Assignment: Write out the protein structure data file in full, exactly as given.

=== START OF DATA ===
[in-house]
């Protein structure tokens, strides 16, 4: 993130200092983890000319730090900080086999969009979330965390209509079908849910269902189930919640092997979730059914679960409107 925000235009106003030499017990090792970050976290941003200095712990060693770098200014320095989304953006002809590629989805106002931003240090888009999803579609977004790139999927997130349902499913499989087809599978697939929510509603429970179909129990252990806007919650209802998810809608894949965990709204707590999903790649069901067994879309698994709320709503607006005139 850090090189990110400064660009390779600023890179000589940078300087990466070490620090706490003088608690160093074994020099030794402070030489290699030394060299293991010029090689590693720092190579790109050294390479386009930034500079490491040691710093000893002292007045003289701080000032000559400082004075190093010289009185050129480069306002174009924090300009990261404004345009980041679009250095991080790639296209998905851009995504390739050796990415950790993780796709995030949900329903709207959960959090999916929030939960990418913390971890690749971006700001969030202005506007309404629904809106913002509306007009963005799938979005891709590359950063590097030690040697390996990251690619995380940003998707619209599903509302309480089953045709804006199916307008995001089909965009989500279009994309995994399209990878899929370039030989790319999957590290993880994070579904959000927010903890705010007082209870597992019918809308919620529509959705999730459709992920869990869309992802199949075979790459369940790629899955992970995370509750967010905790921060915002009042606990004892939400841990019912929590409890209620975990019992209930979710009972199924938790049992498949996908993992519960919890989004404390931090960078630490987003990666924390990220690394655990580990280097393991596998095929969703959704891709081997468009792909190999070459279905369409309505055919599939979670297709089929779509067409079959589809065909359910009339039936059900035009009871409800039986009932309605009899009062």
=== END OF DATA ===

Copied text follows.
[in-house]
């Protein structure tokens, strides 16, 4: 993130200092983890000319730090900080086999969009979330965390209509079908849910269902189930919640092997979730059914679960409107 925000235009106003030499017990090792970050976290941003200095712990060693770098200014320095989304953006002809590629989805106002931003240090888009999803579609977004790139999927997130349902499913499989087809599978697939929510509603429970179909129990252990806007919650209802998810809608894949965990709204707590999903790649069901067994879309698994709320709503607006005139 850090090189990110400064660009390779600023890179000589940078300087990466070490620090706490003088608690160093074994020099030794402070030489290699030394060299293991010029090689590693720092190579790109050294390479386009930034500079490491040691710093000893002292007045003289701080000032000559400082004075190093010289009185050129480069306002174009924090300009990261404004345009980041679009250095991080790639296209998905851009995504390739050796990415950790993780796709995030949900329903709207959960959090999916929030939960990418913390971890690749971006700001969030202005506007309404629904809106913002509306007009963005799938979005891709590359950063590097030690040697390996990251690619995380940003998707619209599903509302309480089953045709804006199916307008995001089909965009989500279009994309995994399209990878899929370039030989790319999957590290993880994070579904959000927010903890705010007082209870597992019918809308919620529509959705999730459709992920869990869309992802199949075979790459369940790629899955992970995370509750967010905790921060915002009042606990004892939400841990019912929590409890209620975990019992209930979710009972199924938790049992498949996908993992519960919890989004404390931090960078630490987003990666924390990220690394655990580990280097393991596998095929969703959704891709081997468009792909190999070459279905369409309505055919599939979670297709089929779509067409079959589809065909359910009339039936059900035009009871409800039986009932309605009899009062």